A growing cohort of local and regional rental businesses are taking advantage of ERP software once used exclusively by major chains. We've looked at what ERP is and who it's for, and also explored common operations-related features. In this post, we'll look at how accounting works in an ERP.
In an ERP system, accounts receivable, accounts payable, and the general ledger are all unified. This fully integrated accounting package is what differentiates ERP and non-ERP rental software, because it means all of your data is in one place. Non-ERP rental software commonly handles the operational side but does not feature a built in accounting system. Even if you integrate with third party accounting software such as QuickBooks, this means your data is likely updated only once a day, which makes it more difficult to investigate an issue or compare reports. Without a fully integrated ERP system, it can be difficult to get a complete picture of your business at any given time.
Let’s take a closer look at some accounting features.
With receivables, cash receipts are posted in the same system used for billing, so you don’t have to look in different places to see when an invoice was paid. If you post a customer payment and that customer wants a copy of their statement, you don’t have to wait for another process to run to find out what they owe you, since balances are live. Other common features:
As an example, with an ERP, if a customer wants to know what they have on rent and what their outstanding invoices are, that information can be supplied instantaneously — there’s no waiting for multiple systems to update.
In a true ERP, accounts payable is tied to purchase order receipts. You can see what POs have been received but for which AP has not yet been paid. In a single system, you can see what the check number was and when the check cleared for a specific PO. Your vendor order information and payment history is all in one place. Other common features:
“What makes ERP special is that these things are all a part of your rental system. When I write a purchase order and then receive it, and I run my accounts payable against it, being able to validate whether or not that purchase order has already been used or not, or whether it’s the same amount — these are things that are harder to do when your systems are separate.” Hernan del Aguila, Owner, Partner Rentals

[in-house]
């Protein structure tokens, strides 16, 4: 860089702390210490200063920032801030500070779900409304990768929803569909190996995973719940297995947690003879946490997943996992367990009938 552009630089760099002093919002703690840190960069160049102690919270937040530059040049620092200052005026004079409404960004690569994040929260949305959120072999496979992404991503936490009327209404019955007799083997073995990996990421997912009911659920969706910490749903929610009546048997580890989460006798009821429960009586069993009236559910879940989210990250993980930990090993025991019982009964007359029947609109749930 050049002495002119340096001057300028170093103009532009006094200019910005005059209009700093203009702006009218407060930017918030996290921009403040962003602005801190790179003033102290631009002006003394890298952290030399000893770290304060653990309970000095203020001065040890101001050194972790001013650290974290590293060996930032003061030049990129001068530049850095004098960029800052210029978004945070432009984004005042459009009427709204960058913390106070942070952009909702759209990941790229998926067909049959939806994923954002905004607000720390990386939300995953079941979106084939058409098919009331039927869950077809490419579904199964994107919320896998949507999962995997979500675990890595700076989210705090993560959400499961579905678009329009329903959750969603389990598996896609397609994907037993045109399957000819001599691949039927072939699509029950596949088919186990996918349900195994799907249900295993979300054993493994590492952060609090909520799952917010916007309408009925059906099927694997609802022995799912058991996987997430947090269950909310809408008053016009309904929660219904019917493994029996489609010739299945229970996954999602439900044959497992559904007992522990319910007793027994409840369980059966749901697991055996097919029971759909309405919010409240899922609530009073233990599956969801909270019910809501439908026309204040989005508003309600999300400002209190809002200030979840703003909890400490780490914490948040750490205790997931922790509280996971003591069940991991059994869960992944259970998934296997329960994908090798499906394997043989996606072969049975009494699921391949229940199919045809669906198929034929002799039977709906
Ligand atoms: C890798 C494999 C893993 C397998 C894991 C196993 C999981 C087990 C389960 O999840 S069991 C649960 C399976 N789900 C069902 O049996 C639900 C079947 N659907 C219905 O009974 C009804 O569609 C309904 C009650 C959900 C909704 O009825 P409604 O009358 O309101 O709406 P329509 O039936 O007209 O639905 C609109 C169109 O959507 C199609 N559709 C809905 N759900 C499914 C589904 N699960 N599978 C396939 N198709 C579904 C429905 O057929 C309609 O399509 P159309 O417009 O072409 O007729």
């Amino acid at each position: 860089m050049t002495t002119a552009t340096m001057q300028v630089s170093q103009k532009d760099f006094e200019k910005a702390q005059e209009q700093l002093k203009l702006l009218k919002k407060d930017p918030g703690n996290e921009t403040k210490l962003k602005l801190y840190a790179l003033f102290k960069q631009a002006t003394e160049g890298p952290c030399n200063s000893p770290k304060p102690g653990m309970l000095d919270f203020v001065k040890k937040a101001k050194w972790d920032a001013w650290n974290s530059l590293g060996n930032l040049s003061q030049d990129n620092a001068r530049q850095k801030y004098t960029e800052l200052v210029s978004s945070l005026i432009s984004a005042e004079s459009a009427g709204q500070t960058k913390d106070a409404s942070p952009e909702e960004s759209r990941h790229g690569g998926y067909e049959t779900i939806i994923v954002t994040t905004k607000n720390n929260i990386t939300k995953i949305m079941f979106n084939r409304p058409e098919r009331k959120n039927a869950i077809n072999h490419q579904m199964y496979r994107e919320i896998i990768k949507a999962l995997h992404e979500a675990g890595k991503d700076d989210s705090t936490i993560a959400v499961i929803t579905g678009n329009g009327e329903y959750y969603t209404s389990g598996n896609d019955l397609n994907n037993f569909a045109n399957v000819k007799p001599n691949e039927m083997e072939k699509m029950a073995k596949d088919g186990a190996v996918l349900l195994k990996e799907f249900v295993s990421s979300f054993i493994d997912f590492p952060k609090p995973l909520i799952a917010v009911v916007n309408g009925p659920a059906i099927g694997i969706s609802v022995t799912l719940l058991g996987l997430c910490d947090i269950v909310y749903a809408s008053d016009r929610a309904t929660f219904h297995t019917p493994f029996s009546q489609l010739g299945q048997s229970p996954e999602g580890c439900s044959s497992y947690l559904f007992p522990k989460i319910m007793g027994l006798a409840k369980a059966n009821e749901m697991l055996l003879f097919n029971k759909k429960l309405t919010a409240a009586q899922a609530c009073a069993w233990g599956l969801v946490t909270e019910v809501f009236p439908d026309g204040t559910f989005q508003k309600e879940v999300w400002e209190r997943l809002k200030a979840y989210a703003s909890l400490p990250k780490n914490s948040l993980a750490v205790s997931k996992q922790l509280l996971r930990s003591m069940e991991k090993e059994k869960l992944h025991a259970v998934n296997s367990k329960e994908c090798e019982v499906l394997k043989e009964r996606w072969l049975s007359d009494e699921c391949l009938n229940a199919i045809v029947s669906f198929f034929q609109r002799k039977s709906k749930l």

With an ERP, as soon as a transaction occurs, it’s posted to the ledger. There’s no waiting until the night or the end of the month for your data to refresh. You can drill down from the GL inquiry to look at the customer or vendor invoice that generated each transaction, one of the many benefits of having all of your data in one place. Common features:
“I don’t have time to wait once a night for my data to refresh. When I need to look at something, I need to look at it now. With an ERP system, I can have everything in one system, and have it available in real time. A non-ERP would have accounting in one system and operations in another. This can cause delays and make it harder to do reporting. As one example, when I write a purchase order and then receive the item, I run my accounts payable against it. The system validates whether or not the purchase order has already been used, whether it’s the same amount — things that would be difficult when your systems are separate. Another example is if you’re looking at a certain accounting transaction in the journal, you can toggle over to the source invoice that created it, and vice versa.” Hernan del Aguila, Owner, Partner Rentals
In our next post, we'll zoom out and look at concrete benefits of an ERP to an organization using real-world examples. Stay tuned!